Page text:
These words had been cited and republished many times and had become part of Latter-day Saint women’s discourse and self-definition, as epitomized at the 1892 Relief Society Jubilee celebration when one of the most prominent decorations in the Tabernacle was a huge key-shaped floral arrangement. Emmeline Wells’s remarks on that occasion expressed the by-then standard interpretation: Since the founding of the Relief Society and Joseph’s turning of the key, she proclaimed, “Woman is becoming emancipated from error and superstition and darkness.”[42] Twenty years later, and just a few months after Gates’s “Address” on women and priesthood, Wells (the then Relief Society General President) had reaffirmed this view. Since Joseph Smith “turned the key of knowledge for women,” she wrote, “very much greater liberty has been brought about towards the elevation of womanhood, until greater progress and a higher civilization for all has been attained.”[43] In Wells’s accounts, it was the organization of the Relief Society that “turned the key” to give women authority and status in the Church and to open a new era of women’s progress and emancipation.

It is possible, of course, that Gates simply used the key metaphor as a stand-alone image, without meaning to erase its application to women. The idea that the First Vision “turned the key” to priesthood restoration was not necessarily incompatible with Joseph Smith’s having “turned the key” to women. But given all the thinking she had done about priesthood and women, including in this very article, it seems unlikely that she would have used that phrase carelessly. Rather, she recast the First Vision as the ultimate source of women’s status and authority in the Church—through the priesthood authority of men.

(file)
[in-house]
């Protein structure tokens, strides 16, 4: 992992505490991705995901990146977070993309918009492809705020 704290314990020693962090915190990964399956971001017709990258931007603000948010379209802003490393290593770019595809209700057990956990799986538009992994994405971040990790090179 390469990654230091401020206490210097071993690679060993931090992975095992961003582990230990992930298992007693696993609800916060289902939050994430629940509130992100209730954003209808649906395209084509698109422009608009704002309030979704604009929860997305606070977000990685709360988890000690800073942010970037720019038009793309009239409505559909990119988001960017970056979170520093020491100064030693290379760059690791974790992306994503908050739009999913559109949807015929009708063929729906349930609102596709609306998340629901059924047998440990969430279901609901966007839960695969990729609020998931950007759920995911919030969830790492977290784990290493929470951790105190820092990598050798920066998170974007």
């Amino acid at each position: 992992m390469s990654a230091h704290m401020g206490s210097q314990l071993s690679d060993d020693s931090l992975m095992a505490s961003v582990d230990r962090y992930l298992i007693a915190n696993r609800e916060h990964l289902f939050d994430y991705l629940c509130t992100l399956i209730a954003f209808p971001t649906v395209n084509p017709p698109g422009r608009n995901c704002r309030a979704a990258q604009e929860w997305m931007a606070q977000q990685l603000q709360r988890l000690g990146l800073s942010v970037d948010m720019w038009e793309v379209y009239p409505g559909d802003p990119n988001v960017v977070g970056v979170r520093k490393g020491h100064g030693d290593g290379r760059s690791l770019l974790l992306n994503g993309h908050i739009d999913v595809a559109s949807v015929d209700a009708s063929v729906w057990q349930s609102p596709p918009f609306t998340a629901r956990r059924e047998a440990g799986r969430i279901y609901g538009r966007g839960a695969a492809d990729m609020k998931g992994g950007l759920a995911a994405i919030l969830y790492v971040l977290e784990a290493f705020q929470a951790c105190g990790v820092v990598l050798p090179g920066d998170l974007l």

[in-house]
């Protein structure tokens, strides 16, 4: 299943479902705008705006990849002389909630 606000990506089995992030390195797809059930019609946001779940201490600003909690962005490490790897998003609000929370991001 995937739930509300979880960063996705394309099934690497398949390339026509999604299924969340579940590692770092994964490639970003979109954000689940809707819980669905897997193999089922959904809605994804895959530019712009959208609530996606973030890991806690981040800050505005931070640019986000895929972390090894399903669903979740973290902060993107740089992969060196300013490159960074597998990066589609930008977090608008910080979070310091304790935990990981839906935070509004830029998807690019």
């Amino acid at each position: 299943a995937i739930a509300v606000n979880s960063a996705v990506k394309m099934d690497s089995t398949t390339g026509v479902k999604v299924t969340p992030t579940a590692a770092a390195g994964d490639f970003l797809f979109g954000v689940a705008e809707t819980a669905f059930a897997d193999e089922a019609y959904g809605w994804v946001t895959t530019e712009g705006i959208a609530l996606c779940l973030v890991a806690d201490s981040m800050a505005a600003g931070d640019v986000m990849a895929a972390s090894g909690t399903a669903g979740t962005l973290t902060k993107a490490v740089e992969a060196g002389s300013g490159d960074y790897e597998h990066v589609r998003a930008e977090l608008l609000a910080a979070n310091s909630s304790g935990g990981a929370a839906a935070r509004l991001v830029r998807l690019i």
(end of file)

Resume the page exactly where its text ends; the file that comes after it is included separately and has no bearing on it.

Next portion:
While women leaders had always affirmed their allegiance to the priesthood and priesthood leaders, the image of the First Vision “turning the key” nonetheless represented a significant shift. In this casting, the source of women’s emancipation was priesthood, not the Relief Society itself. The bestowal of priesthood on men made possible the joint progress of men and women into higher spiritual realms; turning the key to women was a secondary event. Just as Gates’s vision of male-female partnership was rooted in Joseph Smith’s theophany, so was the priesthood itself and the order of the church it created. To the degree that Gates felt any ambivalence about how she had seen that order change within her lifetime, perhaps attributing it to the vision was her way of reconciling it—facing the situation calmly, even.

Ultimately, Gates’s piece sets forth a lofty vision indeed—a vision of full, eternal equality between men and women. In this vision, was she eliding certain facts of the ground—ignoring the reality of inequality between men and women? Or was she asserting a fundamental explanation for those facts? In either case, Gates’s “Vision Beautiful” captures the attempt of one very smart and deep-thinking woman to translate the First Vision of Joseph Smith into terms relevant for her own complex times. And while the terms in which she posits her account might not resonate as fully for us today as they did for her, perhaps the question still remains for a new generation, and maybe for every generation: “Can you conceive what the vision meant to woman?”


[1] See table of contents for Improvement Era, April 1920, 576.